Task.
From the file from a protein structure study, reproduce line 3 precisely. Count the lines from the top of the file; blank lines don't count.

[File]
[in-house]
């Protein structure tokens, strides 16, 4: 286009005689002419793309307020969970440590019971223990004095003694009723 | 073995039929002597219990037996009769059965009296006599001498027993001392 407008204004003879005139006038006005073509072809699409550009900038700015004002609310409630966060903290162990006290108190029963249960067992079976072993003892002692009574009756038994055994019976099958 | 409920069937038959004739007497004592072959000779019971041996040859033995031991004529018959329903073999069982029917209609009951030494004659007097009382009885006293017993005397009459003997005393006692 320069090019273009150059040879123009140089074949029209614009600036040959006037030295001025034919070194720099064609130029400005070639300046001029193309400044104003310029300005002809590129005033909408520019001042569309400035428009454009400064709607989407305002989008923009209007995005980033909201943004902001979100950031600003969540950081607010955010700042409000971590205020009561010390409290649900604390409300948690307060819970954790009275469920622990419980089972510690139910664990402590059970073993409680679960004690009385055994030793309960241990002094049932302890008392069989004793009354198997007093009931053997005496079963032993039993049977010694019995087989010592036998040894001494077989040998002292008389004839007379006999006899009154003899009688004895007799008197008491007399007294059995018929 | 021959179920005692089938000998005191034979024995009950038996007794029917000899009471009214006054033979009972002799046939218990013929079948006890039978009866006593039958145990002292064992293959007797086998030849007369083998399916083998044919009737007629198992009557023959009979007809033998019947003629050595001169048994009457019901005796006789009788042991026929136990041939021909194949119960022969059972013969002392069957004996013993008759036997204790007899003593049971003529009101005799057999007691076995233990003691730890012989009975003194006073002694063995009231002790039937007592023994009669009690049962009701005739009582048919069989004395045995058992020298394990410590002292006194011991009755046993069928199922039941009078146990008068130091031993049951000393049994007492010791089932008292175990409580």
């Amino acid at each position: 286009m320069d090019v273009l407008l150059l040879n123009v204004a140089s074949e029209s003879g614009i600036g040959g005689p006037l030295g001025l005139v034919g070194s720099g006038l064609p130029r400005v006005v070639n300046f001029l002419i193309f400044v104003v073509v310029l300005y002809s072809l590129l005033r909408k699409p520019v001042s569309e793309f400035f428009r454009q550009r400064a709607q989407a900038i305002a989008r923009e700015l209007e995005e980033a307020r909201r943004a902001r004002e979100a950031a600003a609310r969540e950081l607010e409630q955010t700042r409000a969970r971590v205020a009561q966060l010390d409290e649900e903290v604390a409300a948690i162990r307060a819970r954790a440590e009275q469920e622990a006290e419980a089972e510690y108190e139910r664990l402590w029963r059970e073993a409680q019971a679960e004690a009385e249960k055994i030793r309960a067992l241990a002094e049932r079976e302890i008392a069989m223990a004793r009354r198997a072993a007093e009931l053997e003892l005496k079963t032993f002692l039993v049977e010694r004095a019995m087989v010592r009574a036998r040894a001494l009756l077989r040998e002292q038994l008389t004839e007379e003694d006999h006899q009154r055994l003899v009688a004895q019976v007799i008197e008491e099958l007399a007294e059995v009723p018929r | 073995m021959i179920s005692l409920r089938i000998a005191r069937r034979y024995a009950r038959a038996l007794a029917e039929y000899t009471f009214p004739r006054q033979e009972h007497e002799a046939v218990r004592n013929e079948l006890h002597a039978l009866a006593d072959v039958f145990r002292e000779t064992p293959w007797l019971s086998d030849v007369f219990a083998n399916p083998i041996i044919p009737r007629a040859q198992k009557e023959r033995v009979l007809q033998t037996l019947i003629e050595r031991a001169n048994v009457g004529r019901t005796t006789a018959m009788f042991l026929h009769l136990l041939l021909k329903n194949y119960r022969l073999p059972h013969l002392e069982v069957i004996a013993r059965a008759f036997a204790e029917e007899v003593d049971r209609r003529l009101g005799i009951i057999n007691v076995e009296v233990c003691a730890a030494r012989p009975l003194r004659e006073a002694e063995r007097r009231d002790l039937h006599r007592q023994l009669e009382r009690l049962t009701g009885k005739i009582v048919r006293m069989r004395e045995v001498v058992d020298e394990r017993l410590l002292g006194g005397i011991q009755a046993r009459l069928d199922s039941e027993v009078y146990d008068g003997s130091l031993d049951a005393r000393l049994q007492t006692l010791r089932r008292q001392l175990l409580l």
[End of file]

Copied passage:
């Amino acid at each position: 286009m320069d090019v273009l407008l150059l040879n123009v204004a140089s074949e029209s003879g614009i600036g040959g005689p006037l030295g001025l005139v034919g070194s720099g006038l064609p130029r400005v006005v070639n300046f001029l002419i193309f400044v104003v073509v310029l300005y002809s072809l590129l005033r909408k699409p520019v001042s569309e793309f400035f428009r454009q550009r400064a709607q989407a900038i305002a989008r923009e700015l209007e995005e980033a307020r909201r943004a902001r004002e979100a950031a600003a609310r969540e950081l607010e409630q955010t700042r409000a969970r971590v205020a009561q966060l010390d409290e649900e903290v604390a409300a948690i162990r307060a819970r954790a440590e009275q469920e622990a006290e419980a089972e510690y108190e139910r664990l402590w029963r059970e073993a409680q019971a679960e004690a009385e249960k055994i030793r309960a067992l241990a002094e049932r079976e302890i008392a069989m223990a004793r009354r198997a072993a007093e009931l053997e003892l005496k079963t032993f002692l039993v049977e010694r004095a019995m087989v010592r009574a036998r040894a001494l009756l077989r040998e002292q038994l008389t004839e007379e003694d006999h006899q009154r055994l003899v009688a004895q019976v007799i008197e008491e099958l007399a007294e059995v009723p018929r | 073995m021959i179920s005692l409920r089938i000998a005191r069937r034979y024995a009950r038959a038996l007794a029917e039929y000899t009471f009214p004739r006054q033979e009972h007497e002799a046939v218990r004592n013929e079948l006890h002597a039978l009866a006593d072959v039958f145990r002292e000779t064992p293959w007797l019971s086998d030849v007369f219990a083998n399916p083998i041996i044919p009737r007629a040859q198992k009557e023959r033995v009979l007809q033998t037996l019947i003629e050595r031991a001169n048994v009457g004529r019901t005796t006789a018959m009788f042991l026929h009769l136990l041939l021909k329903n194949y119960r022969l073999p059972h013969l002392e069982v069957i004996a013993r059965a008759f036997a204790e029917e007899v003593d049971r209609r003529l009101g005799i009951i057999n007691v076995e009296v233990c003691a730890a030494r012989p009975l003194r004659e006073a002694e063995r007097r009231d002790l039937h006599r007592q023994l009669e009382r009690l049962t009701g009885k005739i009582v048919r006293m069989r004395e045995v001498v058992d020298e394990r017993l410590l002292g006194g005397i011991q009755a046993r009459l069928d199922s039941e027993v009078y146990d008068g003997s130091l031993d049951a005393r000393l049994q007492t006692l010791r089932r008292q001392l175990l409580l």